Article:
To mark its 50th anniversary, TOMRA has published its next white paper which highlights Extended Producer Responsibility (EPR). This policy principle has the power to accelerate society’s shift towards a more circular economy, where resources are reused repeatedly to maximize their value.
EPR ensures that producers and manufacturers take responsibility for the full lifecycle of their packaging – from design to waste collection and recycling, and final disposal. As producers must provide dedicated funding for their own packaging, this policy principle also can incentivize sustainable packaging design and management based on the waste hierarchy to achieve greater environmental outcomes. TOMRA’s new white paper, EPR Unpacked – A Policy Framework for a Circular Economy, not only defines and examines EPR schemes for packaging waste but also serves as a detailed guide for policymakers who design or develop EPR schemes, offering a multi-faceted perspective and practical insights to help achieve greater performance.
The white paper names and explains the five design principles required for the successful implementation of an EPR scheme. These are: circularity, which prioritizes the waste hierarchy, incentivizes eco-design, and utilizes reliable measurement protocols; performance, which includes a well-defined scope, clear roles and responsibilities, and comprehensive targets that scale up over time; convenience and user-friendly systems that increase the number of valuable resources that are collected and processed effectively; producer responsibility which establishes clear rules for the management of packaging waste; and finally, system integrity, which ensures transparency and compliance to support the achievement of targets.
Holistic analysis and organization of the entire lifecycle of packaging are integral to an active environmental policy, while corresponding eco designs determine recyclate quality, independent of local conditions. The white paper provides advice on restructuring or fine-tuning the existing system, transforming it into a closed loop.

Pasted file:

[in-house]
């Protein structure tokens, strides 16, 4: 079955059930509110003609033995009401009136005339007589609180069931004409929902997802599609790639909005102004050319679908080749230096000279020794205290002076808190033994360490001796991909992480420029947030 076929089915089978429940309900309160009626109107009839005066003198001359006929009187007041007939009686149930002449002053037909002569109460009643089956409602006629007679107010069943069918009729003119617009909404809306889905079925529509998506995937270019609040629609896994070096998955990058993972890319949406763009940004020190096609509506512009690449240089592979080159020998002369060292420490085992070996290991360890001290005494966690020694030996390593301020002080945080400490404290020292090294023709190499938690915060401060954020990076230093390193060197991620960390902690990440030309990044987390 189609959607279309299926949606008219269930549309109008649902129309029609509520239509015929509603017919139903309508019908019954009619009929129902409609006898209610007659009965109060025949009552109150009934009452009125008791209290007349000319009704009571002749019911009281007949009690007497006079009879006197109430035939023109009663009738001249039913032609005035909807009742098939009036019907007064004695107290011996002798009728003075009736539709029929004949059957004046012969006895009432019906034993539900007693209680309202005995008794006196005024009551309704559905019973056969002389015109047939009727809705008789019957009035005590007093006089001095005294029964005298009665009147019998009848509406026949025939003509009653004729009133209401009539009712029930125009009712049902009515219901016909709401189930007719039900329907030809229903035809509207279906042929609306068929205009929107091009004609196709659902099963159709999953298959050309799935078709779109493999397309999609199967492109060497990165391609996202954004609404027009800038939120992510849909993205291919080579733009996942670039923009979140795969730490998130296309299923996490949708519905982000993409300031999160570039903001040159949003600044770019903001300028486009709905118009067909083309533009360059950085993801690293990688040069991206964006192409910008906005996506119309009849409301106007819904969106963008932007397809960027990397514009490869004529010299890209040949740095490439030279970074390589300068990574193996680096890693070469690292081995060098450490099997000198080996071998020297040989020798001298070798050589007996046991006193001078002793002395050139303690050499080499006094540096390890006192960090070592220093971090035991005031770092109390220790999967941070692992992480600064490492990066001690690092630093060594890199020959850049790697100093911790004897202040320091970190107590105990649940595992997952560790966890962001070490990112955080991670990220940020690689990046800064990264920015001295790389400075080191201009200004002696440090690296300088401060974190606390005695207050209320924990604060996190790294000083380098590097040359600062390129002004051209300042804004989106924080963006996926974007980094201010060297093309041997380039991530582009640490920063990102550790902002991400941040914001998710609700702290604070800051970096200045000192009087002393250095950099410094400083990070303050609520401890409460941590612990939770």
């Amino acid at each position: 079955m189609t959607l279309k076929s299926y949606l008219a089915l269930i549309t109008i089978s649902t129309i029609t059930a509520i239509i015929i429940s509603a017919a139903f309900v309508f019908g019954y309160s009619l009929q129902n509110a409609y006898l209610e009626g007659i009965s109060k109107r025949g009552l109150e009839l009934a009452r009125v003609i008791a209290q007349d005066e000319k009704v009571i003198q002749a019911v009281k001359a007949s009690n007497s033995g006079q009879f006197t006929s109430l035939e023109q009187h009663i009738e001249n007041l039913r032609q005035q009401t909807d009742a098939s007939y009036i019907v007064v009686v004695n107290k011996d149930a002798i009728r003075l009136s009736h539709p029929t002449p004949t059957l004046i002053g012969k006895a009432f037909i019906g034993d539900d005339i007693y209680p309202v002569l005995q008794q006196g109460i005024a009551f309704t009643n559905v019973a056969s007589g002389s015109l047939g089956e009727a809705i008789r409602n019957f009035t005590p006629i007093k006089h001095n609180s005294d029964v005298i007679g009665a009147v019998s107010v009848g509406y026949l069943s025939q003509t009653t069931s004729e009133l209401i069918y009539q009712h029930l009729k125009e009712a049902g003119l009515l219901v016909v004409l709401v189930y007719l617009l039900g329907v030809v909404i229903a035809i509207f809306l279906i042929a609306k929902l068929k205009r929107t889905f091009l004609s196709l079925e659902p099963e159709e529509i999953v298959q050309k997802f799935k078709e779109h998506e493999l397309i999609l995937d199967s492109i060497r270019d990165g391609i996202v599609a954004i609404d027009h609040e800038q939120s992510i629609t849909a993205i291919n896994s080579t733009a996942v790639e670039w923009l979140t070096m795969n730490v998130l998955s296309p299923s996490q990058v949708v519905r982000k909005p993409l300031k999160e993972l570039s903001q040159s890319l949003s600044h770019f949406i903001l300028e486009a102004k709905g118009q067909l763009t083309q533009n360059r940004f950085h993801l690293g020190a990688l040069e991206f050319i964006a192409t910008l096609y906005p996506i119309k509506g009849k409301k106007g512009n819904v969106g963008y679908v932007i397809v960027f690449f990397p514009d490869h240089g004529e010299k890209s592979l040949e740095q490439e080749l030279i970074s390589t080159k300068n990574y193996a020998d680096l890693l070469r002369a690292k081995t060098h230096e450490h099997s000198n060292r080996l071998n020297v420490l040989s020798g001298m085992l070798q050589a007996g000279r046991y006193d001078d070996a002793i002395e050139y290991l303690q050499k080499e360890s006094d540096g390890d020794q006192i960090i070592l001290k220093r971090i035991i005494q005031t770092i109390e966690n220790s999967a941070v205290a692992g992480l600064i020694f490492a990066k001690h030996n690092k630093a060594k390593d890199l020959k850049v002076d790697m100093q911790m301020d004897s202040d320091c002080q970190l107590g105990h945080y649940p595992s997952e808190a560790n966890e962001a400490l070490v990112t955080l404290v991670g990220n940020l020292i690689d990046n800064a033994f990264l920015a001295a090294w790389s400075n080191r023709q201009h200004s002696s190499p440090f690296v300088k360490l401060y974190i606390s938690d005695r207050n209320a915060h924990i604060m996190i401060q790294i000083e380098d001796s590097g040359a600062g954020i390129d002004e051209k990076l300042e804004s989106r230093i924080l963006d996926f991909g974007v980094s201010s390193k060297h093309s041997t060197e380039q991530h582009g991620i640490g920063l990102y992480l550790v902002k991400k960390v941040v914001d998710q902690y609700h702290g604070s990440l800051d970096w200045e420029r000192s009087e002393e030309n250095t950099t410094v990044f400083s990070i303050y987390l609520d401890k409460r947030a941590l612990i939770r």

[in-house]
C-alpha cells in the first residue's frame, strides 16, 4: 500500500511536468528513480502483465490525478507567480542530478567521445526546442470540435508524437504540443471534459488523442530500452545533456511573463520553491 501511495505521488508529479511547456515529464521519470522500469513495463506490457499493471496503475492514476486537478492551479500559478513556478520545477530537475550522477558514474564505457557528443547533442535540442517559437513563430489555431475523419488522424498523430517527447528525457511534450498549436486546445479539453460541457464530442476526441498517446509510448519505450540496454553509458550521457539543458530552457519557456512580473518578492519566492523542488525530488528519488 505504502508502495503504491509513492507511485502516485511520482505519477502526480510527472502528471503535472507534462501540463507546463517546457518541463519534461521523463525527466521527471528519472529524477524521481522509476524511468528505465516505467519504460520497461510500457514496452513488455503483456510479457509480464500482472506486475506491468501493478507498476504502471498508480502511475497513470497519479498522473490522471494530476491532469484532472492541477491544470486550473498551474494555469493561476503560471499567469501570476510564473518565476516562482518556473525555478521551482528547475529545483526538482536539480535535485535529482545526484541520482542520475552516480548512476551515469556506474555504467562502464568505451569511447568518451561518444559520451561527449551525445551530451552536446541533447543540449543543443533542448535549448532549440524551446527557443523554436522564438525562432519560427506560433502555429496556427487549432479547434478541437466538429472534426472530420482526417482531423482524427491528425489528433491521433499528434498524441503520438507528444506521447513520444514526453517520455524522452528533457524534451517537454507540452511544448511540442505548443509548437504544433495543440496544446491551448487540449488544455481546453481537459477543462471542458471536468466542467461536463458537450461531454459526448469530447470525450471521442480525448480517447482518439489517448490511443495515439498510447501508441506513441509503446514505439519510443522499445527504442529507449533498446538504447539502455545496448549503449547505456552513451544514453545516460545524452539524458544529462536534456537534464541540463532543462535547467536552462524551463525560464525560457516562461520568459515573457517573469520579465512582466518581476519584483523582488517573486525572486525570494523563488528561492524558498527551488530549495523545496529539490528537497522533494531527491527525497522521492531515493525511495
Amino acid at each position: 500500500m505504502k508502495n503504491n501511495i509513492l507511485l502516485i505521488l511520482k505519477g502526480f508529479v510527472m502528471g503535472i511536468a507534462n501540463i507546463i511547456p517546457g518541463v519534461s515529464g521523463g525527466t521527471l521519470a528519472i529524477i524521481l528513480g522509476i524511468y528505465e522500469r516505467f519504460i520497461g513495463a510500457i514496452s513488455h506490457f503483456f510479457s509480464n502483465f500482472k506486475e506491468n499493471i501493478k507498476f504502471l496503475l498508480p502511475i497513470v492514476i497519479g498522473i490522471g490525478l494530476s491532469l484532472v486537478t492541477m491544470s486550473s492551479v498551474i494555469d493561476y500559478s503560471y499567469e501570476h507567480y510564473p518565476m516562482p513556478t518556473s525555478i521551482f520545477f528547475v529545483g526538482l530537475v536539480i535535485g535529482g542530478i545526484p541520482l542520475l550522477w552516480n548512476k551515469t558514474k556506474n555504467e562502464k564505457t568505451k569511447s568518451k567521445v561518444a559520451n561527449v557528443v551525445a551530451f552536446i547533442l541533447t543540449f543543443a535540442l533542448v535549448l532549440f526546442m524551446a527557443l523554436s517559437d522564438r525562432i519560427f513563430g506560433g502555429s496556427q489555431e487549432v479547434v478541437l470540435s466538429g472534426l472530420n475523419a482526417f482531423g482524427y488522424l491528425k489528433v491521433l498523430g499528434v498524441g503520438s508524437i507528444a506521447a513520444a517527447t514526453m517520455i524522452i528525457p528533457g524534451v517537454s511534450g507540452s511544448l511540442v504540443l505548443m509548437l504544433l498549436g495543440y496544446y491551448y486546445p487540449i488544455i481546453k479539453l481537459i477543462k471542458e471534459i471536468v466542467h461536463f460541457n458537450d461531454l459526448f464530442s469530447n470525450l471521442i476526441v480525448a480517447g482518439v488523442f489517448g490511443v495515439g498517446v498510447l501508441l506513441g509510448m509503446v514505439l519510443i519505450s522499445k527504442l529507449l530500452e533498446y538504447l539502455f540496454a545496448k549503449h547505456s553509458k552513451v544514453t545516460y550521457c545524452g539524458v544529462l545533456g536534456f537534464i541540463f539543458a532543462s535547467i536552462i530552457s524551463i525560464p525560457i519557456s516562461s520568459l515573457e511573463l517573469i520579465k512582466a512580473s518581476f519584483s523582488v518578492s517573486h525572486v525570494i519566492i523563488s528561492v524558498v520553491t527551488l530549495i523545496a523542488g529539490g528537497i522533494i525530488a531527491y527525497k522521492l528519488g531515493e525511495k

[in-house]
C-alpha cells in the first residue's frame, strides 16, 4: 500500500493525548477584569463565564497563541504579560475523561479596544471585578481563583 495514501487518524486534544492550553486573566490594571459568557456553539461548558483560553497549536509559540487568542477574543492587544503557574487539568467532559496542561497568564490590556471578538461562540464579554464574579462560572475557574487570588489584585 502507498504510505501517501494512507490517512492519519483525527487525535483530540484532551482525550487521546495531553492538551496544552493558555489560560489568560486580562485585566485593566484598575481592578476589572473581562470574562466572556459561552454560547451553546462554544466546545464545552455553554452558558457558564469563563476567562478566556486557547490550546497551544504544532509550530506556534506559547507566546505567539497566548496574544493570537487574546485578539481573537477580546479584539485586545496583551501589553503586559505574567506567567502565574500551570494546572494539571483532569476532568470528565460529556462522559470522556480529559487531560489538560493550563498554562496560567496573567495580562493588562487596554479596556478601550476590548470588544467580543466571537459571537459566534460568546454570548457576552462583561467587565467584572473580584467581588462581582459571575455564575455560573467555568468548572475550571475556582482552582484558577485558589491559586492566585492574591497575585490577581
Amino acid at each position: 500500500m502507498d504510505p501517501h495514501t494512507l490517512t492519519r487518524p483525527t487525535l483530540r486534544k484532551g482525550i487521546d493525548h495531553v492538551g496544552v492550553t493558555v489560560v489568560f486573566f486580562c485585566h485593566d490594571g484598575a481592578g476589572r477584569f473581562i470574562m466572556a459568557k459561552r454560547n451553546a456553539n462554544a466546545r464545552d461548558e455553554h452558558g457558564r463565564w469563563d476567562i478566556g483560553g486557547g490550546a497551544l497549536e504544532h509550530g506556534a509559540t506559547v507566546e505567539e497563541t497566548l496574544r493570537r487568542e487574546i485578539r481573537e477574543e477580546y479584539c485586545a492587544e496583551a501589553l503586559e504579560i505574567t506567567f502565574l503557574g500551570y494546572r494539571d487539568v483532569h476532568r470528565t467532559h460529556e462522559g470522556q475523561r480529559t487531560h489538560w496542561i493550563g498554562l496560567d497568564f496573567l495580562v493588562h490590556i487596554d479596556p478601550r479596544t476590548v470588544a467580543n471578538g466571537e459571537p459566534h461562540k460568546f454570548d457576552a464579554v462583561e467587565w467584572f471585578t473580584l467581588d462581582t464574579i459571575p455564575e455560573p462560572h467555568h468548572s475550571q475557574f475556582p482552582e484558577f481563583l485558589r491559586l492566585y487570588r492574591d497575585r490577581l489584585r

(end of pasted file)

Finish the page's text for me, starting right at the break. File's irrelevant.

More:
“Our experience in numerous markets on all continents has taught us which methods can be used to successfully address the challenge of managing post-consumer packaging waste, and which combinations work best,” says Wolfgang Ringel, SVP Public Affairs TOMRA. “In some regions, where effective waste management systems have been established, more needs to be done to encourage the proper collection, sorting, and recycling of valuable material that is simply thrown away. Implementing legally defined (in other words, mandatory) obligations covering the use of resources, and their responsible handling, is the way forward, as this will result in direct, active climate protection.”
In Asia, local initiatives have developed into cross-industry networks – a response to the fact that 80% of the plastic in the world’s oceans entered them via Asian waterways. Attractive pro-EPR framework regulations should promote investment and ensure the realization of sustainable development.
Today, EPR is not only being applied in Europe but also in other regions. South Africa and Vietnam have recently implemented EPR for packaging, and several states within the United States are currently considering such measures. While these efforts are making great strides in establishing effective systems, national and global harmonization remains a challenge but offers a great opportunity for circularity.
In Europe, the robust targets defined in the 2019 Single-Use Plastics Directive have resulted in almost all EU member states introducing legislation on deposit return systems for beverage containers, which will apply by 2029.
The implementation of EPR legislation is a transformative measure to improve both the quality and quantity of the resources that get recycled, thereby supporting the acceleration of a circular economy.